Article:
In December 1978 Cambodia was invaded by Vietnam. Pol Pot regime was dismantled and it was estimated that 3 millions out of a population of 8 million people were massacred in the killing fields. Life could not be back to normal because not a single person in Cambodia was unscathed by the trauma of brutality inflicted upon him or her. Though the Khmer Rouge’s reign of terror was over but the many continued to suffer from Post- Traumatic Stress Disorder. For years Sokreaksa suffered from deep depression. He had only one aim in life. He vowed that when he grew up he would search for the killers and cut them into pieces. So he joined the police force and managed to track down the person who killed his family. The killer begged his forgiveness, he refused to forgive but he was unable to trigger the pistol and kill the one kneeling before him. Life was difficult; finally he left Cambodia and ended up in a refugee camp in Thailand and for 5 years he drifted through life aimlessly. The Christians in the refugee camp tried to reach out to him but he remained unmoved by the Christian message. Eventually he applied to migrate to Canada and his application was accepted.

In a new country Soreaksa began to rebuild his life. It was the persistent love of Christian workers from World Vision that finally won him over to Jesus Christ. For the first time he understood the meaning of suffering when he read about the crucifixion of Christ. He felt that God understands his suffering and pain because he too went through it at the cross. Soreaksa went on to study theology in the Bible College and obtained a Master degree. He returned to Cambodia and became a lecturer in a Bible School in Phonm Penh. Later on he decided to return to his village Siemreap and planted 3 churches there. It was there that he again met up with the person who killed his family. This time he was able to forgive the killer and released him of his guilt.

I was spelled bound and deeply moved by his story. I have read and heard sermons about forgiveness. I too had struggled with wrongs and injustices inflicted upon me but nothing came closer to what Soreaksa had gone through. Here was a man who truly knows forgiveness. Christianity makes sense because the truth is fleshed out in real life.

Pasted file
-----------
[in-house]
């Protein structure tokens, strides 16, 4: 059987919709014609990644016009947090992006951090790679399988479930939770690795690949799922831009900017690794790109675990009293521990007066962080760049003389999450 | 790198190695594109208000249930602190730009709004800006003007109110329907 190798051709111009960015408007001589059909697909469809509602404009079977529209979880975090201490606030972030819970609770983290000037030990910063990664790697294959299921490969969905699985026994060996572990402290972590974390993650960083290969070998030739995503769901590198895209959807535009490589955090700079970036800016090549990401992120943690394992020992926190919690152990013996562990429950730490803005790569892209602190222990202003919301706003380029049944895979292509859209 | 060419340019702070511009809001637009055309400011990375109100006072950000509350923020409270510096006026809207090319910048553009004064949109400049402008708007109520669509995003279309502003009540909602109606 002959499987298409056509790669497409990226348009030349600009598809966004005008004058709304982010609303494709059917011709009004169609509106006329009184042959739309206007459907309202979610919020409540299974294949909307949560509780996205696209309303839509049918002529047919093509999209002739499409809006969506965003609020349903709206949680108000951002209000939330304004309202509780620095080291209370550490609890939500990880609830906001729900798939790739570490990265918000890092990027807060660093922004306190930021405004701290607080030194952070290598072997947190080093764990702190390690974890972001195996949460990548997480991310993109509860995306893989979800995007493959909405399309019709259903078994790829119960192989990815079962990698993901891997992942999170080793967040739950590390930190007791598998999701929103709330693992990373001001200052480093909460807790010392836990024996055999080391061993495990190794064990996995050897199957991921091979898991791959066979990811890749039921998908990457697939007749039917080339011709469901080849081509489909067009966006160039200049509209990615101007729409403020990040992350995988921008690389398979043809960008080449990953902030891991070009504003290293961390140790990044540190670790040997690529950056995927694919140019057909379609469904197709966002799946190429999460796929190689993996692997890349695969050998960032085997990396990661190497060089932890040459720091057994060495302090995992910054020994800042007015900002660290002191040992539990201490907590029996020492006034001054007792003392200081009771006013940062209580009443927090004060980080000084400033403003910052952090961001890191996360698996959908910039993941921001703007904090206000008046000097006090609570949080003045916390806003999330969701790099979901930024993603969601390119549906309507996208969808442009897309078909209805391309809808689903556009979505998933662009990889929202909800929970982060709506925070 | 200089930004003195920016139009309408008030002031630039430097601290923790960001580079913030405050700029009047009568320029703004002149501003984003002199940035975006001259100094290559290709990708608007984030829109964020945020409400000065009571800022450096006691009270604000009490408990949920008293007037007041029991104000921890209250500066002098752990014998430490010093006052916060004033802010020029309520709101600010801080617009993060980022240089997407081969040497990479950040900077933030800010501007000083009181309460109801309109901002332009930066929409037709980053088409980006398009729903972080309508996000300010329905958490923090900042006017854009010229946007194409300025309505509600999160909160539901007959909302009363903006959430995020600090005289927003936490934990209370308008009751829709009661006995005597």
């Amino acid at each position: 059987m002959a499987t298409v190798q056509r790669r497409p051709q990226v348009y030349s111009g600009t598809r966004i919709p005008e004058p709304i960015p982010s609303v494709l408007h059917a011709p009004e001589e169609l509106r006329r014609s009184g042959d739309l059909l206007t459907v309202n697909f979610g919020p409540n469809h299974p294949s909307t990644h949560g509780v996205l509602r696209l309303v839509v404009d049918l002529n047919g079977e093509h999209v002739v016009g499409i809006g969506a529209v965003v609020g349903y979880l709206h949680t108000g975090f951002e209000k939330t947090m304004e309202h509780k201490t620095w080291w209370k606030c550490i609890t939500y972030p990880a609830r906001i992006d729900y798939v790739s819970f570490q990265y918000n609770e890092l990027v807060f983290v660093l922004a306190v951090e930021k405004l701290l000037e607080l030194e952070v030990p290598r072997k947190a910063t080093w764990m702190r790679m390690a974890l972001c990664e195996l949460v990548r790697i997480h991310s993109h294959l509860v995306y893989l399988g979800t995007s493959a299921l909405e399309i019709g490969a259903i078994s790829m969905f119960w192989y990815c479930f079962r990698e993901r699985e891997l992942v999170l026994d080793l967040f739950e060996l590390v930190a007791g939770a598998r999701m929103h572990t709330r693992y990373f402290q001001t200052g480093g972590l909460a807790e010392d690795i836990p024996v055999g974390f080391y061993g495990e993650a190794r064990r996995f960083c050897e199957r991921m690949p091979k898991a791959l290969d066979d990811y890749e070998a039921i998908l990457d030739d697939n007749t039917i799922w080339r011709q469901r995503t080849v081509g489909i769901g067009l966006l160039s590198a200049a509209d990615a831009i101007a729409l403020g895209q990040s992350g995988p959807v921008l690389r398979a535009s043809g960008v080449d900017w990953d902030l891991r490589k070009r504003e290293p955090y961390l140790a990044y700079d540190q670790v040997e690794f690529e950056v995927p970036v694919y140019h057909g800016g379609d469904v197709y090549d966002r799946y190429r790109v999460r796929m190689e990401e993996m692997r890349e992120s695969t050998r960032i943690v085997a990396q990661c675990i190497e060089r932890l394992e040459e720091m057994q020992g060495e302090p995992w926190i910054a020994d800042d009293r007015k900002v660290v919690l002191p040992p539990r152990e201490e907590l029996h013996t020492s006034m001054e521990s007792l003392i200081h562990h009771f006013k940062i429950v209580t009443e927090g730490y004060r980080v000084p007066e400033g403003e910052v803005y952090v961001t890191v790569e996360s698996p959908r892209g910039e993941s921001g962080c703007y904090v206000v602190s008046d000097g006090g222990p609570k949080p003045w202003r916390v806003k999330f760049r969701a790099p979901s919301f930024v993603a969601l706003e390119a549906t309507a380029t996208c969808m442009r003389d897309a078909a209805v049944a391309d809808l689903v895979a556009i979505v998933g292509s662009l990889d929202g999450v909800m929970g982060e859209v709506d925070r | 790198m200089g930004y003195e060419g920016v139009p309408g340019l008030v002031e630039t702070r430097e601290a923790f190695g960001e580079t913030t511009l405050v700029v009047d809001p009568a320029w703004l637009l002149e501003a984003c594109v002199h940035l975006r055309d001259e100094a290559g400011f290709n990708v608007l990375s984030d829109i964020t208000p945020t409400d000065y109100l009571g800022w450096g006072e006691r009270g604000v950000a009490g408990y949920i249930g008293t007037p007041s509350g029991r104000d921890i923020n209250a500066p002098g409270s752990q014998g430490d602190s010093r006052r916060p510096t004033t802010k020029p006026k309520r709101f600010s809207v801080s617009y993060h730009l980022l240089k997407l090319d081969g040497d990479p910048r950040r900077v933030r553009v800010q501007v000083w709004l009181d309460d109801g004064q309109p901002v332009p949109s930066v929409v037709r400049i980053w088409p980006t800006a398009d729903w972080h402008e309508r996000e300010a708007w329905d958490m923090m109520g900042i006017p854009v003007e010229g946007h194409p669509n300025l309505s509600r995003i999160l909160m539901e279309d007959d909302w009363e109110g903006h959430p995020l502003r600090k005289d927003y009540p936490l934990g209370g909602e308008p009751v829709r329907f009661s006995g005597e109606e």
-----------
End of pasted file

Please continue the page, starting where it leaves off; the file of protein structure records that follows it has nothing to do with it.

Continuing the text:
Saturday, October 20, 2007

Sweet aroma

"Pastor, do you like coffee? Can I make you a cup of coffee?" Veronika came into my office with a broad smile that could melt the Arctic glacier. "This is Hainanese Coffee, very good coffee." Veron talked very fast before I could respond to her. "Pastor, give me your cup. Let me serve you." Talk about God-moment. I felt respected, honored and loved by a member of the church. I sensed God's presence. I bowed my head and gave thanks to God for Veron. It was a little act of kindness. Veron serves quietly in the youth ministry. She is also a pastor's daughter like Sarah. She must have seen servanthood in her father's life.

When I sipped the coffee, it really tasted better than 'Blue Mountain' from Jamaica. My tiredness vanished and I felt rejuvenated. Was it the effect of coffee or the feeling of being respected?

I was actually in the midst of going through my sermon script.

The sermon is about an unnamed woman gatecrashing into Simon's house party, she brought an alabaster jar of perfume for Jesus. She wanted to show her gratitude and love for Jesus. She stood behind Jesus and suddenly she was overwhelmed by a strong emotion. She began to weep and her tears began to wet Jesus' feet. She wiped Jesus' feet with her hair, kissed them and poured perfume on them. It was really an outrageous act, something quite out of character in that culture. Who would kiss a man's feet? She couldn't be bothered by what people thought of her. She just wanted to show her love and gratitude to Jesus. That was all that matter. But her action was sneered by a Pharisee. Jesus then told a story of a moneylender who cancelled the debts of two debtors. One owed 1.5 years wages while the other 1.5 months wages. Both of their debts were cancelled. "Which of them would be more grateful?" Obviously the one who had the bigger debt cancelled.

Jesus drove home the point. The one who had been forgiven much loves the most deeply. Because the woman's sins though many and ghastly were forgiven, therefore she showed deep gratitude and love.

Veron came into my office was a good interruption. Her gesture of kindness might simply be that of showing her thankfulness to Jesus who has loved her dearly. It's her way of showing gratitude to Jesus.

Veron offered to wash my mug, served me the best coffee and wished me a good day and left my office quietly so that I could get on with my sermon. That afternoon, my room was filled with the strong aroma of sweetness. It was a sweet fragrance to Christ.

Friday, October 19, 2007

Protest monk in prison - Peaceful Christians in church